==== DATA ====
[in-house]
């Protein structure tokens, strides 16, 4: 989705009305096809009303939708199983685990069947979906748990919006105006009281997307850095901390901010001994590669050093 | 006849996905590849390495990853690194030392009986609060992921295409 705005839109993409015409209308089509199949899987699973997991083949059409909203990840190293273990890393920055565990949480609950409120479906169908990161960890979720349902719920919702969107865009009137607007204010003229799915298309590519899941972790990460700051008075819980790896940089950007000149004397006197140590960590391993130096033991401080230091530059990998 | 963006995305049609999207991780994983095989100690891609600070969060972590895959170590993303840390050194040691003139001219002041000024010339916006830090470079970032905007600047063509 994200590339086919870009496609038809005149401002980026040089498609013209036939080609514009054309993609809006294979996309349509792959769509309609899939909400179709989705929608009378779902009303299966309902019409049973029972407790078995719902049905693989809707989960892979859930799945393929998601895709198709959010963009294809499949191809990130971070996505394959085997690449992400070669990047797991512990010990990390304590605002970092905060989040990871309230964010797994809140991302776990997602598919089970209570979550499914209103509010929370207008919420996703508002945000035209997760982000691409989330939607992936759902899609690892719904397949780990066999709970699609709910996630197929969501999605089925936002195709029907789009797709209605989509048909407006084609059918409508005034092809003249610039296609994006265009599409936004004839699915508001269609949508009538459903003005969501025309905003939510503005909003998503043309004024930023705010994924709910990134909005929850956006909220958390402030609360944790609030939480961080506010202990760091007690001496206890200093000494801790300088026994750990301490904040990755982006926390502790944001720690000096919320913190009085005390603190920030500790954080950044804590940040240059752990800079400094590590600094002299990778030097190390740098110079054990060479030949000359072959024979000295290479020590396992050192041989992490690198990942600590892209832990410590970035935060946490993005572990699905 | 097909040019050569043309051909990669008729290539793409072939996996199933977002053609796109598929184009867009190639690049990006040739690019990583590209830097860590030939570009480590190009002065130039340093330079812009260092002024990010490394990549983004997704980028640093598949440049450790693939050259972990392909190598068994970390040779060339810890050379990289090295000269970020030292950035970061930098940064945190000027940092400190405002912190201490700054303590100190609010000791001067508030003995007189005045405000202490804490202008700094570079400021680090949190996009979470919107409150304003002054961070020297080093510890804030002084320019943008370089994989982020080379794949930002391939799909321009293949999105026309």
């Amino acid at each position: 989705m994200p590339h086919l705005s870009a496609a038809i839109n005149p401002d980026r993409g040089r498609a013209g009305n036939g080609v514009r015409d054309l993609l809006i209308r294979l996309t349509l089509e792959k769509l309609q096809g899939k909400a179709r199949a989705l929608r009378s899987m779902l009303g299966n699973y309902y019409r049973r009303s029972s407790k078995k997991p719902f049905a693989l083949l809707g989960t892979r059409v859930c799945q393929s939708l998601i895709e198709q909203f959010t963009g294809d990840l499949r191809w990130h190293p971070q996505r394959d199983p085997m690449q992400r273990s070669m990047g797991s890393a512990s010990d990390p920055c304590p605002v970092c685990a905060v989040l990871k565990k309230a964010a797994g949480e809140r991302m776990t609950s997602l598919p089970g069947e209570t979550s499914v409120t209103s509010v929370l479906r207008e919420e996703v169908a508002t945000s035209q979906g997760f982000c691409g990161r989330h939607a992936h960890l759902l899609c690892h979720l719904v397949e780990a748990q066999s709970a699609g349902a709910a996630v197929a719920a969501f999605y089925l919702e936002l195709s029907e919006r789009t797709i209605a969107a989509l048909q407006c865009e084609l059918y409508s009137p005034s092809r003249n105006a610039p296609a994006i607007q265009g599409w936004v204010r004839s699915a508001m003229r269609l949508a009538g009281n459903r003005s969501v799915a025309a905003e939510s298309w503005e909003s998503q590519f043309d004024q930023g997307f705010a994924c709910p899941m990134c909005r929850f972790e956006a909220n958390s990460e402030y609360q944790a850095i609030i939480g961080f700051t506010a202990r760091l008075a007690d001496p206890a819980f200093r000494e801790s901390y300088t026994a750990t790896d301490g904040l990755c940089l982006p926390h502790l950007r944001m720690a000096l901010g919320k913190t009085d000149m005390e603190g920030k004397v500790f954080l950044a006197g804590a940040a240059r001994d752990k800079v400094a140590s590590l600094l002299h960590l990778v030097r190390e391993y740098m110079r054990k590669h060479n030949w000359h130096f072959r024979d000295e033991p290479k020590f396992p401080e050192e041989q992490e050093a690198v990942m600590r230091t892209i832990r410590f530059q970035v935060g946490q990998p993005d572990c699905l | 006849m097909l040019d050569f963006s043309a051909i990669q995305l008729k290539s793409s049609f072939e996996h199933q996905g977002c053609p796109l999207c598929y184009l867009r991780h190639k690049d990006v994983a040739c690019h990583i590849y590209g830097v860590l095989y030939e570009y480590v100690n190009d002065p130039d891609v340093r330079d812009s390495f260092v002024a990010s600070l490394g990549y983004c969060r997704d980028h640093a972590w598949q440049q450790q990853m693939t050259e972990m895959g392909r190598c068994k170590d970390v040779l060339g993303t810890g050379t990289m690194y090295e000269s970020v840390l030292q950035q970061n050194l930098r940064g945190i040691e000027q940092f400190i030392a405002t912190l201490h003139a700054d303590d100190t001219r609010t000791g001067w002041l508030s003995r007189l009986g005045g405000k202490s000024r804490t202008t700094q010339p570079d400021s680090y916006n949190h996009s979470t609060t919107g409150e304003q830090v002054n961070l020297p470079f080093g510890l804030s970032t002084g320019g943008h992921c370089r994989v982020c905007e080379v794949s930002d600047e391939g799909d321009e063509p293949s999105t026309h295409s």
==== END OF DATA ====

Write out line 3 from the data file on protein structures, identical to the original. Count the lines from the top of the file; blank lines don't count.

């Amino acid at each position: 989705m994200p590339h086919l705005s870009a496609a038809i839109n005149p401002d980026r993409g040089r498609a013209g009305n036939g080609v514009r015409d054309l993609l809006i209308r294979l996309t349509l089509e792959k769509l309609q096809g899939k909400a179709r199949a989705l929608r009378s899987m779902l009303g299966n699973y309902y019409r049973r009303s029972s407790k078995k997991p719902f049905a693989l083949l809707g989960t892979r059409v859930c799945q393929s939708l998601i895709e198709q909203f959010t963009g294809d990840l499949r191809w990130h190293p971070q996505r394959d199983p085997m690449q992400r273990s070669m990047g797991s890393a512990s010990d990390p920055c304590p605002v970092c685990a905060v989040l990871k565990k309230a964010a797994g949480e809140r991302m776990t609950s997602l598919p089970g069947e209570t979550s499914v409120t209103s509010v929370l479906r207008e919420e996703v169908a508002t945000s035209q979906g997760f982000c691409g990161r989330h939607a992936h960890l759902l899609c690892h979720l719904v397949e780990a748990q066999s709970a699609g349902a709910a996630v197929a719920a969501f999605y089925l919702e936002l195709s029907e919006r789009t797709i209605a969107a989509l048909q407006c865009e084609l059918y409508s009137p005034s092809r003249n105006a610039p296609a994006i607007q265009g599409w936004v204010r004839s699915a508001m003229r269609l949508a009538g009281n459903r003005s969501v799915a025309a905003e939510s298309w503005e909003s998503q590519f043309d004024q930023g997307f705010a994924c709910p899941m990134c909005r929850f972790e956006a909220n958390s990460e402030y609360q944790a850095i609030i939480g961080f700051t506010a202990r760091l008075a007690d001496p206890a819980f200093r000494e801790s901390y300088t026994a750990t790896d301490g904040l990755c940089l982006p926390h502790l950007r944001m720690a000096l901010g919320k913190t009085d000149m005390e603190g920030k004397v500790f954080l950044a006197g804590a940040a240059r001994d752990k800079v400094a140590s590590l600094l002299h960590l990778v030097r190390e391993y740098m110079r054990k590669h060479n030949w000359h130096f072959r024979d000295e033991p290479k020590f396992p401080e050192e041989q992490e050093a690198v990942m600590r230091t892209i832990r410590f530059q970035v935060g946490q990998p993005d572990c699905l | 006849m097909l040019d050569f963006s043309a051909i990669q995305l008729k290539s793409s049609f072939e996996h199933q996905g977002c053609p796109l999207c598929y184009l867009r991780h190639k690049d990006v994983a040739c690019h990583i590849y590209g830097v860590l095989y030939e570009y480590v100690n190009d002065p130039d891609v340093r330079d812009s390495f260092v002024a990010s600070l490394g990549y983004c969060r997704d980028h640093a972590w598949q440049q450790q990853m693939t050259e972990m895959g392909r190598c068994k170590d970390v040779l060339g993303t810890g050379t990289m690194y090295e000269s970020v840390l030292q950035q970061n050194l930098r940064g945190i040691e000027q940092f400190i030392a405002t912190l201490h003139a700054d303590d100190t001219r609010t000791g001067w002041l508030s003995r007189l009986g005045g405000k202490s000024r804490t202008t700094q010339p570079d400021s680090y916006n949190h996009s979470t609060t919107g409150e304003q830090v002054n961070l020297p470079f080093g510890l804030s970032t002084g320019g943008h992921c370089r994989v982020c905007e080379v794949s930002d600047e391939g799909d321009e063509p293949s999105t026309h295409s």